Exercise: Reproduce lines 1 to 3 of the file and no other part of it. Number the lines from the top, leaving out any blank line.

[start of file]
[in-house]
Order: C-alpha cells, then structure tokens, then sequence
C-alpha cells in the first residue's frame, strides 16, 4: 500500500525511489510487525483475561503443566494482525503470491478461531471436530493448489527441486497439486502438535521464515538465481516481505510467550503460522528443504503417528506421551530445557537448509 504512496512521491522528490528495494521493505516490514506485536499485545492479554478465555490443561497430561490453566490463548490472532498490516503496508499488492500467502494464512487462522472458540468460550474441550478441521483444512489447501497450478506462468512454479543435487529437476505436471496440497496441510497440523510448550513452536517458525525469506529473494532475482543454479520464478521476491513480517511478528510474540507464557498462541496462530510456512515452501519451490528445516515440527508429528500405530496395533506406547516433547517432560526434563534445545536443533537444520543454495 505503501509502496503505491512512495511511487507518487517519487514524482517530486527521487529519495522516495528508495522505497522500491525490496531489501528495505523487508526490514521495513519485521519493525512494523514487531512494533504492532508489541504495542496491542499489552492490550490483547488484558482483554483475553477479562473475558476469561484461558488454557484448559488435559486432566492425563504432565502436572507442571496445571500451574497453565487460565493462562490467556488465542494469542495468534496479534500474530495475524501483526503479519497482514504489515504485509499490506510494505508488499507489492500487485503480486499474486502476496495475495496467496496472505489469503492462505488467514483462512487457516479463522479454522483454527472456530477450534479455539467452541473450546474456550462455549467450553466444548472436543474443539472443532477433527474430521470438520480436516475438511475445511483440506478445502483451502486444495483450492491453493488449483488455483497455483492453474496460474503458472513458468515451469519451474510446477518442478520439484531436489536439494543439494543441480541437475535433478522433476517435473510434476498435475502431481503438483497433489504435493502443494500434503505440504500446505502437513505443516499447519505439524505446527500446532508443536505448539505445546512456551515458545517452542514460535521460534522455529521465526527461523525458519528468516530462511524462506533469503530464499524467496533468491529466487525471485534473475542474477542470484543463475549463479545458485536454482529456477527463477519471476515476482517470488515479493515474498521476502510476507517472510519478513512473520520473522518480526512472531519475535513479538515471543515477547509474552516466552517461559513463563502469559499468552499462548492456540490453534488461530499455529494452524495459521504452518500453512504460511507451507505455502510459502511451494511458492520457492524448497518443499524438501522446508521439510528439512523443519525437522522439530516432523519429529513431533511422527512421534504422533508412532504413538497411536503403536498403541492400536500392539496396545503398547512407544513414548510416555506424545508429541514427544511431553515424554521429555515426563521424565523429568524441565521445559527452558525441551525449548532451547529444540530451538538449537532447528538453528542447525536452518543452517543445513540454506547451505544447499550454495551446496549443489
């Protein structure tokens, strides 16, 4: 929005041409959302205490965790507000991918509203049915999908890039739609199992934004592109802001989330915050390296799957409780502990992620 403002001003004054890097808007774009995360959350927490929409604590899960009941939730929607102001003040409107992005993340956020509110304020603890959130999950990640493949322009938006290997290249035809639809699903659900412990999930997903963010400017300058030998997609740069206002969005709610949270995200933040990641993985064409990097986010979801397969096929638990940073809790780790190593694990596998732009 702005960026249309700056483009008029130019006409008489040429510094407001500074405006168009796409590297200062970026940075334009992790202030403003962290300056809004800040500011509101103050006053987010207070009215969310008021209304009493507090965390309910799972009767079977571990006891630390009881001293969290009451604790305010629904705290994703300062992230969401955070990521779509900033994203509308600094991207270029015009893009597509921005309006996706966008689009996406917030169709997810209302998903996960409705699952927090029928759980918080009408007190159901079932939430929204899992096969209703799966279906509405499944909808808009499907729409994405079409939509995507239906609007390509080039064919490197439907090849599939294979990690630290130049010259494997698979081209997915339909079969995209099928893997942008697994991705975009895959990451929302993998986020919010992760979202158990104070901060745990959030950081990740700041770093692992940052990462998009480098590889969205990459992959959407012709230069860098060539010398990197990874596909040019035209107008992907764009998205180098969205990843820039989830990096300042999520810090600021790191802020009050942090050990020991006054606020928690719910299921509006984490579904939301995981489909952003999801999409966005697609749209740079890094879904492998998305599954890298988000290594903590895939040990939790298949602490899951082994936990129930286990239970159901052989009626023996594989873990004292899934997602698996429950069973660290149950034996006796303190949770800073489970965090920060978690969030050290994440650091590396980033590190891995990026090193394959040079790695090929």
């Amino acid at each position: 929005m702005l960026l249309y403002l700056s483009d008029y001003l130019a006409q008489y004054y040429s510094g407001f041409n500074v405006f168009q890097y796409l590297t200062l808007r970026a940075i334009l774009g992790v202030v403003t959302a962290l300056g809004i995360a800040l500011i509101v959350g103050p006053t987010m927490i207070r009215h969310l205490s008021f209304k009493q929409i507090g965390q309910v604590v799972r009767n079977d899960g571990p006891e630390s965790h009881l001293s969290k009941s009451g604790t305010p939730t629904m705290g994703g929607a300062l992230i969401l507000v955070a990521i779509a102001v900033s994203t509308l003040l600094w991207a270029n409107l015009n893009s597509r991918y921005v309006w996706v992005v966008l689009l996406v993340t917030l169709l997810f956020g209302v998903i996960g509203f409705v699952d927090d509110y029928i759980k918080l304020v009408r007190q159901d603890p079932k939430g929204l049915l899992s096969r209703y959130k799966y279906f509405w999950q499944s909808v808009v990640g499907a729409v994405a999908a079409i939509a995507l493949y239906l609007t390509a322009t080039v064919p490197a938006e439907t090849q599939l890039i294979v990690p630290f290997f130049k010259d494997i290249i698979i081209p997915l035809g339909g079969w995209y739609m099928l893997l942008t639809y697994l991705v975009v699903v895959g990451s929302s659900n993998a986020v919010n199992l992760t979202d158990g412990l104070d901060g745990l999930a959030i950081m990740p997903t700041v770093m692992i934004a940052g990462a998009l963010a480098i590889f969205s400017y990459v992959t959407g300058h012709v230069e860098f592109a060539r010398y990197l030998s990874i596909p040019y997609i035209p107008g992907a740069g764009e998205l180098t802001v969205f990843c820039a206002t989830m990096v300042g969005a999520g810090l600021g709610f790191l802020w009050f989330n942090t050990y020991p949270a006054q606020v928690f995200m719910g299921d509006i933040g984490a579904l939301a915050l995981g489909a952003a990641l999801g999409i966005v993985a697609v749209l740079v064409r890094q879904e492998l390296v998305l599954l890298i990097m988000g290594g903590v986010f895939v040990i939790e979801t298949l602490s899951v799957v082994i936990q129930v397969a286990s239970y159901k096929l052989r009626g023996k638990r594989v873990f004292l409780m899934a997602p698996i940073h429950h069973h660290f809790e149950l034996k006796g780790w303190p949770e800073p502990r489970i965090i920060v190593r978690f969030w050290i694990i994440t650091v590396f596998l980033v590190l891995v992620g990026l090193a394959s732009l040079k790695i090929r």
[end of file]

[in-house]
Order: C-alpha cells, then structure tokens, then sequence
C-alpha cells in the first residue's frame, strides 16, 4: 500500500525511489510487525483475561503443566494482525503470491478461531471436530493448489527441486497439486502438535521464515538465481516481505510467550503460522528443504503417528506421551530445557537448509 504512496512521491522528490528495494521493505516490514506485536499485545492479554478465555490443561497430561490453566490463548490472532498490516503496508499488492500467502494464512487462522472458540468460550474441550478441521483444512489447501497450478506462468512454479543435487529437476505436471496440497496441510497440523510448550513452536517458525525469506529473494532475482543454479520464478521476491513480517511478528510474540507464557498462541496462530510456512515452501519451490528445516515440527508429528500405530496395533506406547516433547517432560526434563534445545536443533537444520543454495 505503501509502496503505491512512495511511487507518487517519487514524482517530486527521487529519495522516495528508495522505497522500491525490496531489501528495505523487508526490514521495513519485521519493525512494523514487531512494533504492532508489541504495542496491542499489552492490550490483547488484558482483554483475553477479562473475558476469561484461558488454557484448559488435559486432566492425563504432565502436572507442571496445571500451574497453565487460565493462562490467556488465542494469542495468534496479534500474530495475524501483526503479519497482514504489515504485509499490506510494505508488499507489492500487485503480486499474486502476496495475495496467496496472505489469503492462505488467514483462512487457516479463522479454522483454527472456530477450534479455539467452541473450546474456550462455549467450553466444548472436543474443539472443532477433527474430521470438520480436516475438511475445511483440506478445502483451502486444495483450492491453493488449483488455483497455483492453474496460474503458472513458468515451469519451474510446477518442478520439484531436489536439494543439494543441480541437475535433478522433476517435473510434476498435475502431481503438483497433489504435493502443494500434503505440504500446505502437513505443516499447519505439524505446527500446532508443536505448539505445546512456551515458545517452542514460535521460534522455529521465526527461523525458519528468516530462511524462506533469503530464499524467496533468491529466487525471485534473475542474477542470484543463475549463479545458485536454482529456477527463477519471476515476482517470488515479493515474498521476502510476507517472510519478513512473520520473522518480526512472531519475535513479538515471543515477547509474552516466552517461559513463563502469559499468552499462548492456540490453534488461530499455529494452524495459521504452518500453512504460511507451507505455502510459502511451494511458492520457492524448497518443499524438501522446508521439510528439512523443519525437522522439530516432523519429529513431533511422527512421534504422533508412532504413538497411536503403536498403541492400536500392539496396545503398547512407544513414548510416555506424545508429541514427544511431553515424554521429555515426563521424565523429568524441565521445559527452558525441551525449548532451547529444540530451538538449537532447528538453528542447525536452518543452517543445513540454506547451505544447499550454495551446496549443489